Kratom should also not be used together with alcohol as it can increase the central nervous system depressant effects of both substances. This may result in heightened sedation, respiratory depression, and impaired coordination. Mixing kratom and alcohol together can exacerbate dehydration and place extreme strain on the liver.

What Are the Signs of Kratom Addiction?

A 2022 study found that nearly one-third of people in the U.S. who use kratom met the criteria for kratom use disorder. Some sites claim that you cannot become addicted to kratom or say that it is “safer” than synthetic opioid addiction. However, other organizations, like the FDA, advise against kratom use because of its side effects and high potential for addiction.

Dr. Randall Dwenger, Chief Medical Officer, says, “Kratom really checks all the boxes of being an addictive substance. People need to use more to get the desired effect, they have cravings, they have withdrawal, they develop tolerance and spend a lot of money on this product.”

Common signs of addiction may include social isolation, urges to use kratom, neglecting responsibilities, and consuming kratom despite negative consequences. If you are concerned about your use of kratom or someone else’s use, it is important to seek professional help.

Want to learn more about kratom? Join us for a weekly virtual support group and discussion about this trending herbal substance, every Tuesday at 7 PM (ET) starting July 18th. Learn more.

Can You Overdose on Kratom?

It is difficult to overdose on kratom alone. There have been multiple reports of deaths in people who had ingested kratom, but most have involved other substances. A study analyzing data from the National Poison Data System found that between 2011-2017 there were 11 deaths associated with kratom exposure. Nine of the 11 deaths reported in this study involved kratom plus other drugs and medicines, such as diphenhydramine (an antihistamine), alcohol, caffeine, benzodiazepines, fentanyl, and cocaine.

Symptoms of a kratom-involved overdose may include:

  • Chills
  • Nausea
  • Vomiting
  • Drowsiness
  • Hallucinations
  • Confusion or delusion
  • Slowed or difficult breathing
  • Seizures
  • High blood pressure
  • Coma

If you suspect that you or someone else has overdosed on kratom, seek medical attention immediately.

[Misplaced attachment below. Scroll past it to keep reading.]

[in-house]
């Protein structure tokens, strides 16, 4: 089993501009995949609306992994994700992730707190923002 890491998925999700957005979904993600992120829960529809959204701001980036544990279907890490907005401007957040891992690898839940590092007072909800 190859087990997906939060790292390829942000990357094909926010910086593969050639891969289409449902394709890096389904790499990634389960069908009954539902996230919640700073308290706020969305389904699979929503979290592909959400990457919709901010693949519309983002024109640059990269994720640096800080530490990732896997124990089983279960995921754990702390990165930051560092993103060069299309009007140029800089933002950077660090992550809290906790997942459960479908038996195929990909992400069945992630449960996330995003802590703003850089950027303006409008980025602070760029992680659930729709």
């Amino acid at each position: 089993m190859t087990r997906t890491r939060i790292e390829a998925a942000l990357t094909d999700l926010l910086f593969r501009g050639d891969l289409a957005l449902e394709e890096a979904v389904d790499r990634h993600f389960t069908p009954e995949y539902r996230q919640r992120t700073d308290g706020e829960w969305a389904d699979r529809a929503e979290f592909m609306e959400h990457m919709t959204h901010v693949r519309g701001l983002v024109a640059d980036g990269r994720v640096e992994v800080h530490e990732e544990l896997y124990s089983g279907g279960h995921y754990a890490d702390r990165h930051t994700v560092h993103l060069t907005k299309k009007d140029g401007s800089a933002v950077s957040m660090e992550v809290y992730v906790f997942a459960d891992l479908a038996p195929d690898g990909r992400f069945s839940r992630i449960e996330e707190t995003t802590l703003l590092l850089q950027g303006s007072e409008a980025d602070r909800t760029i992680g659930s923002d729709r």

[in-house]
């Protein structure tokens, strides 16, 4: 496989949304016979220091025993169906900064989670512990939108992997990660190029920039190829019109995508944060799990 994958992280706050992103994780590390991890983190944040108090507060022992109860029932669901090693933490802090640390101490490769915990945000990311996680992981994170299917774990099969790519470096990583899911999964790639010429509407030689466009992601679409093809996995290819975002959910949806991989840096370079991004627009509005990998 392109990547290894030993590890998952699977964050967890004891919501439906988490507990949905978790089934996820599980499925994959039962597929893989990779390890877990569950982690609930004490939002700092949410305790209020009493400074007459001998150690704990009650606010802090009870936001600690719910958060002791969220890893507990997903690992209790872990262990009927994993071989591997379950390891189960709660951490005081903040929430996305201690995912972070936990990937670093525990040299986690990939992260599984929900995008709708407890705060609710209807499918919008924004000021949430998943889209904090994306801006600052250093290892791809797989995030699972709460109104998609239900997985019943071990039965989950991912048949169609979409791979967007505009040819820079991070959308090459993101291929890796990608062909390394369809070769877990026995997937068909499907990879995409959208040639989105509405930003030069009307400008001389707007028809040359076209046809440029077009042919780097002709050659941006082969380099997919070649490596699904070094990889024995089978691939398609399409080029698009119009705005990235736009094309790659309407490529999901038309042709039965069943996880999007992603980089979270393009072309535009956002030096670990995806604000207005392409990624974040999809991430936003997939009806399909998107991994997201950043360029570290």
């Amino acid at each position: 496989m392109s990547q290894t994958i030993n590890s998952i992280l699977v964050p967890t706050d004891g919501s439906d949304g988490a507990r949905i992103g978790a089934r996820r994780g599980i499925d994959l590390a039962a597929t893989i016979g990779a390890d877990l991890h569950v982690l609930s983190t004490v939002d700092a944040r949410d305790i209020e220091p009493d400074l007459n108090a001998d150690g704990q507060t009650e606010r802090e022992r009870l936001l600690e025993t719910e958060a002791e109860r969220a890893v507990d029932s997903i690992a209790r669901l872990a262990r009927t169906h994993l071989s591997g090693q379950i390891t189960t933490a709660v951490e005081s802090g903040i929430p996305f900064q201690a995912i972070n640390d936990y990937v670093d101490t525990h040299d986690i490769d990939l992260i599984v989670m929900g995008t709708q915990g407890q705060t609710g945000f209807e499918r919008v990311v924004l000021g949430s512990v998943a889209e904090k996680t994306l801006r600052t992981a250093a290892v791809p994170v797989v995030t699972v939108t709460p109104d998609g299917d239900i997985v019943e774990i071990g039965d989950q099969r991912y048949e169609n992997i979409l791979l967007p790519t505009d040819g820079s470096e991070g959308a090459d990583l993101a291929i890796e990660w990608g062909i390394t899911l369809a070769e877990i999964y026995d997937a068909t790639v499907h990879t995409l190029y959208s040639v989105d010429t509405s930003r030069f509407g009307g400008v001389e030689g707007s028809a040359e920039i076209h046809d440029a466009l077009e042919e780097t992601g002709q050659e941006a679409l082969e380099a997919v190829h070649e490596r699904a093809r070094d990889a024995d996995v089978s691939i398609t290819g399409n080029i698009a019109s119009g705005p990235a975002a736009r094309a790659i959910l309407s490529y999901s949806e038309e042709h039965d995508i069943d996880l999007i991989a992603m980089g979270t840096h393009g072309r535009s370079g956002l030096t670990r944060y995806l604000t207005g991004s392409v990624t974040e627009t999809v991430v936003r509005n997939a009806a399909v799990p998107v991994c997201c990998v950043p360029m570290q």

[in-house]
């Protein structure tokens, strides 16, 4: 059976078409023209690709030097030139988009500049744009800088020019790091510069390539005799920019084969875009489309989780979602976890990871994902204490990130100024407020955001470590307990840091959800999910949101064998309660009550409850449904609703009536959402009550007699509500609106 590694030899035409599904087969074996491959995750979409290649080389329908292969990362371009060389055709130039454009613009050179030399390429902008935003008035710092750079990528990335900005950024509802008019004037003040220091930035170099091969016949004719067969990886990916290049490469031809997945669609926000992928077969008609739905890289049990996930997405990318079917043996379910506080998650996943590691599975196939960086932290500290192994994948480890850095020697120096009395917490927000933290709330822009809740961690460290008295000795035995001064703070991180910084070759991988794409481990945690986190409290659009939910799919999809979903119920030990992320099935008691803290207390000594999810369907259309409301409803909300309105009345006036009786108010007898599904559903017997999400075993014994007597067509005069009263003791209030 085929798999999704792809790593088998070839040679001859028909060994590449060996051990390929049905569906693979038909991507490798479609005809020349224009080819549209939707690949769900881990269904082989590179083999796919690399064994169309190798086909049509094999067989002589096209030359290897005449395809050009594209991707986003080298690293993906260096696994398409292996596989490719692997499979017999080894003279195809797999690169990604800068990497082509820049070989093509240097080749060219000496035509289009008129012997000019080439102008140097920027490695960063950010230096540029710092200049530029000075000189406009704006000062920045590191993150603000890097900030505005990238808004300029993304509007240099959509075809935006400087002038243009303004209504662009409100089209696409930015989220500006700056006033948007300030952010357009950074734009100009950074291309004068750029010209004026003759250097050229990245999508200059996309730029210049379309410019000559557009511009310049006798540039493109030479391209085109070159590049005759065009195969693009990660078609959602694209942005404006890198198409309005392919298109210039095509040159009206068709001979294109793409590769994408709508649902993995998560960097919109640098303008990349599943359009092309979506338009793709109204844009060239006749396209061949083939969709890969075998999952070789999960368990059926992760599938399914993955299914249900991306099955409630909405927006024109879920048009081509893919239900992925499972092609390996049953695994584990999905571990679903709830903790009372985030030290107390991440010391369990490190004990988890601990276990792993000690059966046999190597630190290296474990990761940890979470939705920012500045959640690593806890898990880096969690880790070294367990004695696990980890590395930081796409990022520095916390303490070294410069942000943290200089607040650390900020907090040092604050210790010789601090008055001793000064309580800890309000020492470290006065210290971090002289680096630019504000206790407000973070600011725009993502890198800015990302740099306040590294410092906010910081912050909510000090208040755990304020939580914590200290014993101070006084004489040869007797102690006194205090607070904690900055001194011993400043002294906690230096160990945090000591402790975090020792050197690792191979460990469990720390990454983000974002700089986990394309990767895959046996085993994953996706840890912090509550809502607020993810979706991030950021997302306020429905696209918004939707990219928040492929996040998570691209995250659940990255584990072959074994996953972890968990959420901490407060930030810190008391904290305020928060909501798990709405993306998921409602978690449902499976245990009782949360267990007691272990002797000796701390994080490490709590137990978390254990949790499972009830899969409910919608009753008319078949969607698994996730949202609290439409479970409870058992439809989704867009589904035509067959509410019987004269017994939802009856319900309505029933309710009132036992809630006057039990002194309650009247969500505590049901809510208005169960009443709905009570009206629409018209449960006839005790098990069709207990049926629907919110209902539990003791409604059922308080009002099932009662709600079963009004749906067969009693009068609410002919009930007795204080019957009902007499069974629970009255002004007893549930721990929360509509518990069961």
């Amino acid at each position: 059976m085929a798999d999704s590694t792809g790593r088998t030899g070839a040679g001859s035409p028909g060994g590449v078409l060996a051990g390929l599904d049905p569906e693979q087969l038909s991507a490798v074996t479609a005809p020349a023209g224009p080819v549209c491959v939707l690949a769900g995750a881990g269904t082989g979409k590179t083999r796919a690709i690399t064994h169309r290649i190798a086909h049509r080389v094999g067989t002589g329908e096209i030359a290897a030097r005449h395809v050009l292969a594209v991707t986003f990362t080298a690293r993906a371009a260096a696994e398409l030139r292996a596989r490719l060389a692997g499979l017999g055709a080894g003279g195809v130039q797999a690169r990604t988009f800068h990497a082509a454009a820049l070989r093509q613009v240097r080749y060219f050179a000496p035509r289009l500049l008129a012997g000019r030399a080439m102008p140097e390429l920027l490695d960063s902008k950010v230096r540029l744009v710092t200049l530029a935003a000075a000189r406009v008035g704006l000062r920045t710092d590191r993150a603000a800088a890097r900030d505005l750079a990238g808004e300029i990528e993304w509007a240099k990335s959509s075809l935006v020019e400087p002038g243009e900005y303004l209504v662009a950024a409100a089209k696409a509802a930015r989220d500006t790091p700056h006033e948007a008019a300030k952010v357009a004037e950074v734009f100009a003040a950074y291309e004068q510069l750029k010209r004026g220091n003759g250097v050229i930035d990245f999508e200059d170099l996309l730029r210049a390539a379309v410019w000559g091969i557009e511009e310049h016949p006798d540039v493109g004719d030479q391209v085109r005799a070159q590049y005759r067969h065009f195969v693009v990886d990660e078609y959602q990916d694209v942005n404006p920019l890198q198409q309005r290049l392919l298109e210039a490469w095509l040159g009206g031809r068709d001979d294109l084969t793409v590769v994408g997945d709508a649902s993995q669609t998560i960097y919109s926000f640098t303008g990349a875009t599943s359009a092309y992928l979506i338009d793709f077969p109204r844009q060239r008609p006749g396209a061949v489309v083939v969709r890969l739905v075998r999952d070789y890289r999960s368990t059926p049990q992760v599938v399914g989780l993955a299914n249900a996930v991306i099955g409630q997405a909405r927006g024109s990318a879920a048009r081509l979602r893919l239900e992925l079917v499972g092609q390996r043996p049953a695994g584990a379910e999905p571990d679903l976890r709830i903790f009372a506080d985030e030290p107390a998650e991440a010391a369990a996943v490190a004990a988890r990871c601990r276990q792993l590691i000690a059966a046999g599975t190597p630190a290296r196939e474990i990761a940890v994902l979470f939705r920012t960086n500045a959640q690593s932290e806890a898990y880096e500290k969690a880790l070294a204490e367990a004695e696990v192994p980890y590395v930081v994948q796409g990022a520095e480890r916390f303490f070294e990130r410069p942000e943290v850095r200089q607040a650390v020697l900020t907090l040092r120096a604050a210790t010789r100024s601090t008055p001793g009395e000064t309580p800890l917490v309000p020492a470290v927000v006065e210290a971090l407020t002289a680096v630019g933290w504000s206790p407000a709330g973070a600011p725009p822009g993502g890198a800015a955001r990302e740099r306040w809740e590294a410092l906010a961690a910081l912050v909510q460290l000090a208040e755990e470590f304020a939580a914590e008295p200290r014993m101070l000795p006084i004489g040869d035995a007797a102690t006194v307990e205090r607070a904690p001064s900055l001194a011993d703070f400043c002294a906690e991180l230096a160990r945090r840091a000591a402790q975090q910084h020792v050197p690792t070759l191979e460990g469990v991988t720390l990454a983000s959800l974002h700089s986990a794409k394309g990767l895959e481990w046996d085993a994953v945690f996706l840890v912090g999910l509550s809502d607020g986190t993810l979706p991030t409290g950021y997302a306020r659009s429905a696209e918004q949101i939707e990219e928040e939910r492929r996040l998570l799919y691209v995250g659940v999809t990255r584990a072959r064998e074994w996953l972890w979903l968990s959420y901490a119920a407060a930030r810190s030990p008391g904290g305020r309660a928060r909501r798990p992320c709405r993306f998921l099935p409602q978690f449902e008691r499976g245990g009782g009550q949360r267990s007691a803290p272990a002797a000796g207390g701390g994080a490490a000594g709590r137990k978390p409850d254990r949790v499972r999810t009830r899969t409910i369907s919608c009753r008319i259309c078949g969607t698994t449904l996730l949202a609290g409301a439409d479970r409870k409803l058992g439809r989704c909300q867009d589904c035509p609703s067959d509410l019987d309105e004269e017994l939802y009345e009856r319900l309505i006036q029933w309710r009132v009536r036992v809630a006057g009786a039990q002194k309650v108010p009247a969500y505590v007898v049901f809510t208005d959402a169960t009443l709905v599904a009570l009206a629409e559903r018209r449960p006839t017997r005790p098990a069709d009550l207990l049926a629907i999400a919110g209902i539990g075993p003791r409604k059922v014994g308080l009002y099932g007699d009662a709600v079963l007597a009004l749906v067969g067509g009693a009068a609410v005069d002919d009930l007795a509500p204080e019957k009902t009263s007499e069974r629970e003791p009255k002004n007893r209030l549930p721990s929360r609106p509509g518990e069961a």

What Are Common Kratom Withdrawal Symptoms?

Kratom withdrawal produces many of the same symptoms as opiates and opioids withdrawal, though they aren’t always as severe.

Physical symptoms include:

  • Insomnia
  • Muscle aches
  • Runny nose and watery eyes
  • Severe abdominal cramps
  • Nausea and vomiting
  • Diarrhea
  • Fever
  • Decreased appetite
  • Seizures

Psychological symptoms include:

  • Irritability
  • Insomnia
  • Mood changes
  • Anxiety
  • Depression

The range and severity of your withdrawal symptoms depend on how much of the drug you were taking, and how frequently you used kratom, polysubstance use, and other factors. These side effects can typically last 3 to 10 days, but varies for each person.

What Does Kratom Addiction Treatment Look Like?

While withdrawal symptoms aren’t necessarily life-threatening, they are uncomfortable and can raise the risk of relapse. Therefore, it is highly recommended that you detox in a medically assisted environment so healthcare providers can monitor your vitals and ensure comfort and safety as your body expels the substances.

Currently, there are no approved guidelines for treating kratom use disorder. Some studies suggest that buprenorphine can be used to treat kratom dependence and underlying chronic pain that drives it use.

Jana Wu, Director of Cultural Integration, shares that, “For my clients struggling with kratom use disorder, suboxone appears to be an effective remedy for relieving their drug cravings. Those taking suboxone reported having an increase in energy and a decrease in depressive mood and anxiety.”

Other treatment routes may include behavioral therapy, support groups, and holistic practices. Behavioral therapy can help individuals learn new coping strategies and address underlying mental health concerns. Support groups can provide a sense of community and accountability. Dr. Dwenger adds that yoga, acupuncture, and massage therapy are safe pain management alternatives and promote healing for the mind, body, and spirit. As more research emerges, we will better understand how kratom affects people over time, and best treatment practices.

If you or a loved one is struggling with an addiction to Kratom, reach out for help. Our compassionate team of experts is here to help.